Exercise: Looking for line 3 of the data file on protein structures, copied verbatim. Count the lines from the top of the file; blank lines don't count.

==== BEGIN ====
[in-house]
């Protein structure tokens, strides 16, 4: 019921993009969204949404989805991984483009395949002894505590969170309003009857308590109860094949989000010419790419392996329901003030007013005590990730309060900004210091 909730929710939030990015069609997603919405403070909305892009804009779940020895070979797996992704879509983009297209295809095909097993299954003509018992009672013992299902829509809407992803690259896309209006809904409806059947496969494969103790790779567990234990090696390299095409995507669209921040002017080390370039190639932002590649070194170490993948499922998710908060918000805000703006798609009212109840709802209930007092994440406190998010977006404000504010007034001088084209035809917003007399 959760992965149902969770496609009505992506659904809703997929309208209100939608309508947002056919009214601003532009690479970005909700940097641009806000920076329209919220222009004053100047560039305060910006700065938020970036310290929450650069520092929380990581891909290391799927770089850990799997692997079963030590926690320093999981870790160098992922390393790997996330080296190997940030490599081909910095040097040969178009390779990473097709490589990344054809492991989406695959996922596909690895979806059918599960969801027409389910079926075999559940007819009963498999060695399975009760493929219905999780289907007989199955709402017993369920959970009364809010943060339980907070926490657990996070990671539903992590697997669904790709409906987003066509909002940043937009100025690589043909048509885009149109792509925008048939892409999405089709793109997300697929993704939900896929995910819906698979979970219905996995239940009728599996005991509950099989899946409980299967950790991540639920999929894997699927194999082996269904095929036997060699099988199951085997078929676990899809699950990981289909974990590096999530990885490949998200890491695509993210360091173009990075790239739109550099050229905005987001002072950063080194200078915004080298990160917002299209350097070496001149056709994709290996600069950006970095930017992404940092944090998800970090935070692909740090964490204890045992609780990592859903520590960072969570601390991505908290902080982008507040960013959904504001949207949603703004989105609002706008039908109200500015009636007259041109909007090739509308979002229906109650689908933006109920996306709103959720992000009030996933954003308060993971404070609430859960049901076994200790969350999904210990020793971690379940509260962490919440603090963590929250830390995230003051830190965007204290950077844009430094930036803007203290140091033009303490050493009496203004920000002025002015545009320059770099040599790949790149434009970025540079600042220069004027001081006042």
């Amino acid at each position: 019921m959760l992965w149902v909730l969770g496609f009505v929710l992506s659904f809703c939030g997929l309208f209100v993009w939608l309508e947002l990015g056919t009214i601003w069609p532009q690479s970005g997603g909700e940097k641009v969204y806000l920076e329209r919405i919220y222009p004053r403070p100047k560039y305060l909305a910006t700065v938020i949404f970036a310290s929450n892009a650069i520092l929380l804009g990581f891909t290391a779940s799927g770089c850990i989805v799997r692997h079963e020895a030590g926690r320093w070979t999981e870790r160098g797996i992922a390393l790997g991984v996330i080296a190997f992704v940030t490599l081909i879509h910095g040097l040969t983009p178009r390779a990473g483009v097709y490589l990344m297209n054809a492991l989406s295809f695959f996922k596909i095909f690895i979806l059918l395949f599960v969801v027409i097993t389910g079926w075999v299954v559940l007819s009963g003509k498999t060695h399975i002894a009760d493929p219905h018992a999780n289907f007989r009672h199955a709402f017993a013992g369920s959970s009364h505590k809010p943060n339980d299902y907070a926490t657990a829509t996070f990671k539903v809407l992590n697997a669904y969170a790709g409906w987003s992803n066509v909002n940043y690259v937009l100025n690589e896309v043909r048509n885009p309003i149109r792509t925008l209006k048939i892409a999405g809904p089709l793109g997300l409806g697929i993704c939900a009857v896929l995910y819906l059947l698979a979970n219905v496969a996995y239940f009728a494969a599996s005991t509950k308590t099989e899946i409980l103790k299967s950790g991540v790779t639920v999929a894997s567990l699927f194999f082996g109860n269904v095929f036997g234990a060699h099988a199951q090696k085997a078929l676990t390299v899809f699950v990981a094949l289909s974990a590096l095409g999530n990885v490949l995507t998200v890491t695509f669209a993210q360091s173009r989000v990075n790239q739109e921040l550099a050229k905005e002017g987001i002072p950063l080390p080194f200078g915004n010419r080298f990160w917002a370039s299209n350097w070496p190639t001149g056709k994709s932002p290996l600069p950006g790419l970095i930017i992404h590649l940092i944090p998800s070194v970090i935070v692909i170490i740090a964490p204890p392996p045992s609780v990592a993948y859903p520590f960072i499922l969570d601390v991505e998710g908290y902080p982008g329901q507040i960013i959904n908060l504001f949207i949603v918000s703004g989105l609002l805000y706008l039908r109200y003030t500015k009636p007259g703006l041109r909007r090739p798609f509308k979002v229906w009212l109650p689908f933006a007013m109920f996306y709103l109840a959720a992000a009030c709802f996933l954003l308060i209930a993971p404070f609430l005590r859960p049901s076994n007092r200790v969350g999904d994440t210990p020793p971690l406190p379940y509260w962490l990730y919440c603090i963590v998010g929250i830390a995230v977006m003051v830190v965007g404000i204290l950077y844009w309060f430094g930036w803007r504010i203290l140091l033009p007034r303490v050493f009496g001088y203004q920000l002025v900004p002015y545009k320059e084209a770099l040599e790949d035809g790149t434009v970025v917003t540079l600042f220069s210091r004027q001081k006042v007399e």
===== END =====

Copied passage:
């Amino acid at each position: 019921m959760l992965w149902v909730l969770g496609f009505v929710l992506s659904f809703c939030g997929l309208f209100v993009w939608l309508e947002l990015g056919t009214i601003w069609p532009q690479s970005g997603g909700e940097k641009v969204y806000l920076e329209r919405i919220y222009p004053r403070p100047k560039y305060l909305a910006t700065v938020i949404f970036a310290s929450n892009a650069i520092l929380l804009g990581f891909t290391a779940s799927g770089c850990i989805v799997r692997h079963e020895a030590g926690r320093w070979t999981e870790r160098g797996i992922a390393l790997g991984v996330i080296a190997f992704v940030t490599l081909i879509h910095g040097l040969t983009p178009r390779a990473g483009v097709y490589l990344m297209n054809a492991l989406s295809f695959f996922k596909i095909f690895i979806l059918l395949f599960v969801v027409i097993t389910g079926w075999v299954v559940l007819s009963g003509k498999t060695h399975i002894a009760d493929p219905h018992a999780n289907f007989r009672h199955a709402f017993a013992g369920s959970s009364h505590k809010p943060n339980d299902y907070a926490t657990a829509t996070f990671k539903v809407l992590n697997a669904y969170a790709g409906w987003s992803n066509v909002n940043y690259v937009l100025n690589e896309v043909r048509n885009p309003i149109r792509t925008l209006k048939i892409a999405g809904p089709l793109g997300l409806g697929i993704c939900a009857v896929l995910y819906l059947l698979a979970n219905v496969a996995y239940f009728a494969a599996s005991t509950k308590t099989e899946i409980l103790k299967s950790g991540v790779t639920v999929a894997s567990l699927f194999f082996g109860n269904v095929f036997g234990a060699h099988a199951q090696k085997a078929l676990t390299v899809f699950v990981a094949l289909s974990a590096l095409g999530n990885v490949l995507t998200v890491t695509f669209a993210q360091s173009r989000v990075n790239q739109e921040l550099a050229k905005e002017g987001i002072p950063l080390p080194f200078g915004n010419r080298f990160w917002a370039s299209n350097w070496p190639t001149g056709k994709s932002p290996l600069p950006g790419l970095i930017i992404h590649l940092i944090p998800s070194v970090i935070v692909i170490i740090a964490p204890p392996p045992s609780v990592a993948y859903p520590f960072i499922l969570d601390v991505e998710g908290y902080p982008g329901q507040i960013i959904n908060l504001f949207i949603v918000s703004g989105l609002l805000y706008l039908r109200y003030t500015k009636p007259g703006l041109r909007r090739p798609f509308k979002v229906w009212l109650p689908f933006a007013m109920f996306y709103l109840a959720a992000a009030c709802f996933l954003l308060i209930a993971p404070f609430l005590r859960p049901s076994n007092r200790v969350g999904d994440t210990p020793p971690l406190p379940y509260w962490l990730y919440c603090i963590v998010g929250i830390a995230v977006m003051v830190v965007g404000i204290l950077y844009w309060f430094g930036w803007r504010i203290l140091l033009p007034r303490v050493f009496g001088y203004q920000l002025v900004p002015y545009k320059e084209a770099l040599e790949d035809g790149t434009v970025v917003t540079l600042f220069s210091r004027q001081k006042v007399e």